This modification involves going a step further than a straight ID chip swap between the 240W and the 330W. The reason I chose this method was, I did not want to perform the mod again in the rare case that the 330W died and I had to get a new one.
In order to complete this mod, you will require the following items.
1. Dell 330W PSU (This PSU was built for the M18X and X51 product lines). Part Numbers: Y90RR / 5X3NX / F0K0N / XM3C3 / 331-2429
2. Dell 240W PSU (Either a Flextronix or Delta). Part numbers: PA-9E / J938H / Y044M / U896K / J211H / Y044M
3. Dell or HP standalone PSU cable/Connector. I used a right angle connector but any Dell/HP 7.4 x 5.0mm barrel connector will work.
4. M17x/M18X Power Jack. The part number for this power jack seems to be P01E. Look for the one that resembles the one used here.
5. Small PCB designed for a SOT-23 packaged chip. (If using the Flextronics 240W PSU).
6. Small housing (Optional depending on whether you would like to mod the ferrite choke housing)
First we begin with the disassembly of the 240W PSU to retrieve the ID chip for our adapter. Since I had the Flextronics version some of these steps might not be the same for the Delta PSU. We start by lifting up the rubber feet on the bottom of the 240W using your nail or a flat tool. Underneath each rubber foot you will find a screw which you can go ahead and unscrew.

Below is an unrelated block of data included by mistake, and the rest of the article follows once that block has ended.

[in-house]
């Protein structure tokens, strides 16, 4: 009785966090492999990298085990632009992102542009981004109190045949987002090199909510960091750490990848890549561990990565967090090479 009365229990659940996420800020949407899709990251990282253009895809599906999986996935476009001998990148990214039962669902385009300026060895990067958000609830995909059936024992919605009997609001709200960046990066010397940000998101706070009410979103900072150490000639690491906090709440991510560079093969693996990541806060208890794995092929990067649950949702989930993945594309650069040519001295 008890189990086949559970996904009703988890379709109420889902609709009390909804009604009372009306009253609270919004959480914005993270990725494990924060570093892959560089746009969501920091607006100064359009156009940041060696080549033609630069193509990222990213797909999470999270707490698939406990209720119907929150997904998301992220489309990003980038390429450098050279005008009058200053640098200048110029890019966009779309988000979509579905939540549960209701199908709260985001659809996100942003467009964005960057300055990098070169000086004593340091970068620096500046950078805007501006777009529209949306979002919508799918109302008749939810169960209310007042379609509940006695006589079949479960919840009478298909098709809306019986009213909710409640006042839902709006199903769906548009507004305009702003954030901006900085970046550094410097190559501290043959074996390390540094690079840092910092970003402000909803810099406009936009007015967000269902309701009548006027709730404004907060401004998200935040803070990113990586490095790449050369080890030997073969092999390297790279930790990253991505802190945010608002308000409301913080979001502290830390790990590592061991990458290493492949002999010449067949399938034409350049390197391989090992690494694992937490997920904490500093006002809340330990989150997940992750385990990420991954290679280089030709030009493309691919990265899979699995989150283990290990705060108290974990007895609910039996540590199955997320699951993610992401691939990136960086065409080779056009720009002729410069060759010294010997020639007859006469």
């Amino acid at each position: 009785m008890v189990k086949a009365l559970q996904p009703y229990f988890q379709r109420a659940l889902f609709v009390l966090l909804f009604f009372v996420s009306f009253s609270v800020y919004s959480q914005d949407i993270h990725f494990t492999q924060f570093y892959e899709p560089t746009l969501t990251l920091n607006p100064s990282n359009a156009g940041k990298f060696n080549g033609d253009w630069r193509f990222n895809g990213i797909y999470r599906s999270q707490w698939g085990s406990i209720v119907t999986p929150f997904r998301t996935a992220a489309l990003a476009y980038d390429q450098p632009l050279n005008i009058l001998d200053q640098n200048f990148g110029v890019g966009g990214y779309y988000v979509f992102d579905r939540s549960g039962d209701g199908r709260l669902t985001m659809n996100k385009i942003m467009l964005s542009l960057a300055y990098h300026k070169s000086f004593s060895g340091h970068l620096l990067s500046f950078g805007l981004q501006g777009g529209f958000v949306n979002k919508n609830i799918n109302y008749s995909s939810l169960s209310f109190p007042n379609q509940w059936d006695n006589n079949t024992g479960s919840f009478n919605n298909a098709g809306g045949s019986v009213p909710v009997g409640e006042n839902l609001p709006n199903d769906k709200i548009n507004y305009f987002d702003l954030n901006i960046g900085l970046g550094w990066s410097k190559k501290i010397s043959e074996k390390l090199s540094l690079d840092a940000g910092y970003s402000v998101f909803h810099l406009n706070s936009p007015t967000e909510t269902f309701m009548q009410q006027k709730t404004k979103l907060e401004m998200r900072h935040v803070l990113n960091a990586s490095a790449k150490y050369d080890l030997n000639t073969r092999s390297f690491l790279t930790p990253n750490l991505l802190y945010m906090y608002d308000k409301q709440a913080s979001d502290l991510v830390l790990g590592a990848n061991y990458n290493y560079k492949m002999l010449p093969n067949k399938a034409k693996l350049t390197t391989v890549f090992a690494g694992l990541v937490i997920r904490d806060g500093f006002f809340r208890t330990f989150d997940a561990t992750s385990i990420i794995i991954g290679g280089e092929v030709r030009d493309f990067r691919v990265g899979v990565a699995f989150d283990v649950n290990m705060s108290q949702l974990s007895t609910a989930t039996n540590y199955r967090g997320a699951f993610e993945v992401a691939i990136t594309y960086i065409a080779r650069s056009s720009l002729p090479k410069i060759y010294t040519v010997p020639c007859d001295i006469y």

One of the screws will be a tamper-resistant Torx T10 type, the difference to a normal Torx T10 being a small pin the centre so you would have to use a Torx screwdriver with a hole in the center.
TIP: If you do not have this tamper-resistant screwdriver you can use a normal Torx T10 screwdriver but you will have to hammer down the pin at the centre of the screw slightly in order to get the normal T10 screwdriver to grip.
Once you have removed all screws you will have to pry open the casing. I stuck a thin knife between the power plug and the casing to gently pry it open.
The top half and bottom half of the casing are held together by interlocking clips. Twist the case a bit to get them to unclip. Then remove the PSU from the case. You will then be presented with the first metal layer which is held on by tape. Cut the tape and slide out the first metal layer.